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Filling the gap in ESG framework: Saudi Arabia

Jenevivu Lasrado

13 September 2021

Saudi Arabia's sovereign wealth fund has asked banks to help it develop an environmental, social and governance (ESG) framework, as per a recent article in Reuters. According to the article, development of ESG framework was likely a precursor for a multibillion dollar bond sale, which would be the Saudi wealth fund's first.

ESG has been one of the hottest topics in the world of finance. There is ample demand from investors for ESG compliant instruments but due to lack of expertise and uniform reporting norms, companies and institutions are at their own free will with respect to their ESG disclosures. There seems to be a gap in standardising ESG reporting framework which governments and financial reporting boards across the world aim to fill.

Earlier this year, the International Financial Reporting Standards Foundation announced its plans to develop a single, global ESG framework. Mirroring these global trends, in the MENA region, Saudi Arabia’s sovereign wealth fund has asked banks to help in the development of an ESG framework. The government of Oman had also recently announced its plans to develop an ESG framework.

The Kingdom of Saudi Arabia has been keen in implementing ESG related programmes. Few initiatives taken in the recent past include the following:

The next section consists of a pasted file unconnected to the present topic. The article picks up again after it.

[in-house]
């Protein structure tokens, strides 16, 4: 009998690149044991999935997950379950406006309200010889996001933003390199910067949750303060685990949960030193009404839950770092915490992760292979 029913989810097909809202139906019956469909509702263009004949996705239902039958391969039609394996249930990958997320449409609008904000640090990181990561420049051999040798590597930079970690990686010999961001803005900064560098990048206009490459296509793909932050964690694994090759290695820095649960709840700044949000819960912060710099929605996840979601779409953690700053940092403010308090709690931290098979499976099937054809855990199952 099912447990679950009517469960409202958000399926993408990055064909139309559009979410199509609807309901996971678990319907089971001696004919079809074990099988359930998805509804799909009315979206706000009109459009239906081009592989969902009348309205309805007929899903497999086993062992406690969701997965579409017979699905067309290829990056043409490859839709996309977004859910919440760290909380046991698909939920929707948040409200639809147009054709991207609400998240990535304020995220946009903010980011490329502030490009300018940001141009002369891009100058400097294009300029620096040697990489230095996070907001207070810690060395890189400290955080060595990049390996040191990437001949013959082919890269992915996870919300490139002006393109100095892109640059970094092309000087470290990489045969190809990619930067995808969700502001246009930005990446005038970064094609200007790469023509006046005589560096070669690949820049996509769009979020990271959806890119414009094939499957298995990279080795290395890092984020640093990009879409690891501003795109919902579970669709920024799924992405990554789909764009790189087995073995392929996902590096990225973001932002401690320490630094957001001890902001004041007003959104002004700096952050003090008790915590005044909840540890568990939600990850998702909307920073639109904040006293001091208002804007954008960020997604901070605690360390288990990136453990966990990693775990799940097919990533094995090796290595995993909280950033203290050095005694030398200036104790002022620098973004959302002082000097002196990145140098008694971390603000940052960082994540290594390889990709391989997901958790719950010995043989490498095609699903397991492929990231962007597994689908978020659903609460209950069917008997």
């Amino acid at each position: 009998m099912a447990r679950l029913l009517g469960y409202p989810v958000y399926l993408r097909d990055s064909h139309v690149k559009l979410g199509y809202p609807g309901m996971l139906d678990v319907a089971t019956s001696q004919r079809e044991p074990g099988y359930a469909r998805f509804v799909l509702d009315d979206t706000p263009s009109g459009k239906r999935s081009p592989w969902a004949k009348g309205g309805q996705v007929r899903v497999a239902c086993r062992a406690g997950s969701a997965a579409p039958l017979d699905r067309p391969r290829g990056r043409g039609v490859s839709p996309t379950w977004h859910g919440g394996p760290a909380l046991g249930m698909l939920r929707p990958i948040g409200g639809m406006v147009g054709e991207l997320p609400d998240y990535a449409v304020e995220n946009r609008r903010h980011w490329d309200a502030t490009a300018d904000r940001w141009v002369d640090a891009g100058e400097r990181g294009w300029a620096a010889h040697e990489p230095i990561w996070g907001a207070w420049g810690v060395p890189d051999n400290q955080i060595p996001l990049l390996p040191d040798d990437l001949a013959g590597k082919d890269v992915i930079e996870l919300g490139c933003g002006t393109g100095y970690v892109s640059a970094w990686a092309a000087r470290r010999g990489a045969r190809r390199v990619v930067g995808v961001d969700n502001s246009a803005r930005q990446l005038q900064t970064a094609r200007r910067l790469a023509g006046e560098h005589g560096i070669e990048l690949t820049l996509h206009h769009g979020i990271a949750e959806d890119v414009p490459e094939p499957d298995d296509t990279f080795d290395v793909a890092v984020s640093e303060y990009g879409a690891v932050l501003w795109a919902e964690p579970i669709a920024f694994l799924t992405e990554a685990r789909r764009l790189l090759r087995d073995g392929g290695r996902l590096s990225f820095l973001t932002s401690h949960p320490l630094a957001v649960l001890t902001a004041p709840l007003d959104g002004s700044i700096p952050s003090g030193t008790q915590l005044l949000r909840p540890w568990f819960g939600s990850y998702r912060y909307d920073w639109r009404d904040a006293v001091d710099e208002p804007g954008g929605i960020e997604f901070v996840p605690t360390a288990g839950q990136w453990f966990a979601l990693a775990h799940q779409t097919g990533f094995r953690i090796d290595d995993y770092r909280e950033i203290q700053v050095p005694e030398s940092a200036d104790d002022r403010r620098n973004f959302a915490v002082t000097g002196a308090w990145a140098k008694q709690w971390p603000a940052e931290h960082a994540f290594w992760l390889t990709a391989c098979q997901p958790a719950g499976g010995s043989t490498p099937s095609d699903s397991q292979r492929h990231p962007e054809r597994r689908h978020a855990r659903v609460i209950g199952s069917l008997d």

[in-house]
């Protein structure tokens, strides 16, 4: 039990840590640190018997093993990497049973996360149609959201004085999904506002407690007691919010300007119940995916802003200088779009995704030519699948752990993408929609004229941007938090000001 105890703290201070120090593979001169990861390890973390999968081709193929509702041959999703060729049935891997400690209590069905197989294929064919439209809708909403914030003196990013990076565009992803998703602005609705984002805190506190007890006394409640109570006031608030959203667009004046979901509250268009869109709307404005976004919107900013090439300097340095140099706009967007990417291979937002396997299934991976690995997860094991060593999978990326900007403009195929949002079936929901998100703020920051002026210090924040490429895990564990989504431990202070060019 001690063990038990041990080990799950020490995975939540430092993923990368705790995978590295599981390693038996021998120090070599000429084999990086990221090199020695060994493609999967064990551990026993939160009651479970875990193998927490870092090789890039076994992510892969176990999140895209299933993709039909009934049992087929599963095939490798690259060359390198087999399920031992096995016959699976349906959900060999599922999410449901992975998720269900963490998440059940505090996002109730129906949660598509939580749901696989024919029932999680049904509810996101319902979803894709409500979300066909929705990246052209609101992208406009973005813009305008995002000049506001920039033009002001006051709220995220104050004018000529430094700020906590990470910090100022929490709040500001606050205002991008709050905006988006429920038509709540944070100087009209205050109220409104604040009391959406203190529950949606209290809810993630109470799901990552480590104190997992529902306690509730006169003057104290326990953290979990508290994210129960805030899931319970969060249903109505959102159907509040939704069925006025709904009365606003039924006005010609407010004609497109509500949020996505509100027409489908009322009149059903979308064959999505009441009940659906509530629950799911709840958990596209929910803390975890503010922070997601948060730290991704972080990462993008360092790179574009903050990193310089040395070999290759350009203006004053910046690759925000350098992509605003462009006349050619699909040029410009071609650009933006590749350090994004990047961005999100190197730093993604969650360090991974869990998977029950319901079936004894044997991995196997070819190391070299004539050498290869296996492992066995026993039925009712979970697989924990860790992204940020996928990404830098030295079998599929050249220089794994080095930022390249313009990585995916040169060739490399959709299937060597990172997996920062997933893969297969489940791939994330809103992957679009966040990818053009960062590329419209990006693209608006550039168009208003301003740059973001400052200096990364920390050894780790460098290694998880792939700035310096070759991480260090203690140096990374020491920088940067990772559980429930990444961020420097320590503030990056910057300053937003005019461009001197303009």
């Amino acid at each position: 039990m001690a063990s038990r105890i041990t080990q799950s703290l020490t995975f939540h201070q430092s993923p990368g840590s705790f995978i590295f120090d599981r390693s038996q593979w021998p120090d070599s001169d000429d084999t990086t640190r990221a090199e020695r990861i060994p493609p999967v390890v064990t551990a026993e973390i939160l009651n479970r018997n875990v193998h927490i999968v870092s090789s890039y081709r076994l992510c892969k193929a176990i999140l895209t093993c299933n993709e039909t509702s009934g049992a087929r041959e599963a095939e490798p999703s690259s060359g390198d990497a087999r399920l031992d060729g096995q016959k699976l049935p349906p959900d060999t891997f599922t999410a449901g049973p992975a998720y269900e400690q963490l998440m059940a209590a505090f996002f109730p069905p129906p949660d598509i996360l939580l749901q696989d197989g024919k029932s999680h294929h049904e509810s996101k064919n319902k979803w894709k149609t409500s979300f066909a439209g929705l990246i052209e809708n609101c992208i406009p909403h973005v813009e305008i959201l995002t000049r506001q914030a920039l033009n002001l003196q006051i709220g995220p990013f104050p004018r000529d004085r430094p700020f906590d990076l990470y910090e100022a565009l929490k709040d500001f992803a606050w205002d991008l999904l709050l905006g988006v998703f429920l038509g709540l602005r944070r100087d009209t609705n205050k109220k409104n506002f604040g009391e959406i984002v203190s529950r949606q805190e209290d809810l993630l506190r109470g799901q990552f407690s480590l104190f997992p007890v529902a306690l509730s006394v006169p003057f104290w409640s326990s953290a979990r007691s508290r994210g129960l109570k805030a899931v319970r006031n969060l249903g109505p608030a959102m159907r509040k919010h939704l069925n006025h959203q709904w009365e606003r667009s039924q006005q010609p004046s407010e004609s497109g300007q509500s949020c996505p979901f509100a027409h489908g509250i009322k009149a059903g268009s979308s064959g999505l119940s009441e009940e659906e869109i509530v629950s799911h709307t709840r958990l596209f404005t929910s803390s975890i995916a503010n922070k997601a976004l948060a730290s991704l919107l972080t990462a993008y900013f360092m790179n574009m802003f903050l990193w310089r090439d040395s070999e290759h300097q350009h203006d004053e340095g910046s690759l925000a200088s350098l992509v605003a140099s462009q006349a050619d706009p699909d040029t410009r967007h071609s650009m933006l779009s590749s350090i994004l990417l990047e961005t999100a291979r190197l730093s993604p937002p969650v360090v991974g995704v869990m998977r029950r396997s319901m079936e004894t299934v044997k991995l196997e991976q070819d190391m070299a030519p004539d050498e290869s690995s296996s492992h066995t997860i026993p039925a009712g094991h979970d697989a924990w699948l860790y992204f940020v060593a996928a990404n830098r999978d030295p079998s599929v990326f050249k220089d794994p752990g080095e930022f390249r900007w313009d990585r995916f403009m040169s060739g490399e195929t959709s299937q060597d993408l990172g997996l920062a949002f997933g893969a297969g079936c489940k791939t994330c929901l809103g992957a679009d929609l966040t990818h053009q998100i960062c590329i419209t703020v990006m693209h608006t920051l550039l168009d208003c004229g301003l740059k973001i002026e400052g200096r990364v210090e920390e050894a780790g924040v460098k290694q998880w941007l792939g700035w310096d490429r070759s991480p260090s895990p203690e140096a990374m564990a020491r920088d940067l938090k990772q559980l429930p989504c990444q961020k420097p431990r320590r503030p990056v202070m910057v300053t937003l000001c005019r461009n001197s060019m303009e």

• In August 2020, the Saudi exchange announced its plans to launch an ESG index along with MSCI by end of 2021 or Q1 2021.
    • Saudi stock exchange and the Future Investment Initiative Institute signed a MoU to spread ESG awareness in the country, earlier this year.

ESG integration in Saudi Arabia remains at a nascent stage. The country, which is one of the largest producers of oil worldwide, plans to become carbon neutral and aims to generate 50% of its electricity from renewables by 2030. This initiative, being a crucial step towards long-term sustainable development, goes with other “green turns” in the region’s economy.

In October 2020, a top performing emerging market bond fund avoided investments in Saudi Arabia as it scored low in the fund’s ESG ratings. On the other hand Saudi Arabia enjoyed the benefits from ESG-conscious investors when Saudi Electricity’s green sukuk issuance was oversubscribed five times. These reflect that ESG can no longer be ignored and companies/institutions must embrace it to avoid constrained growth and increased scrutiny.

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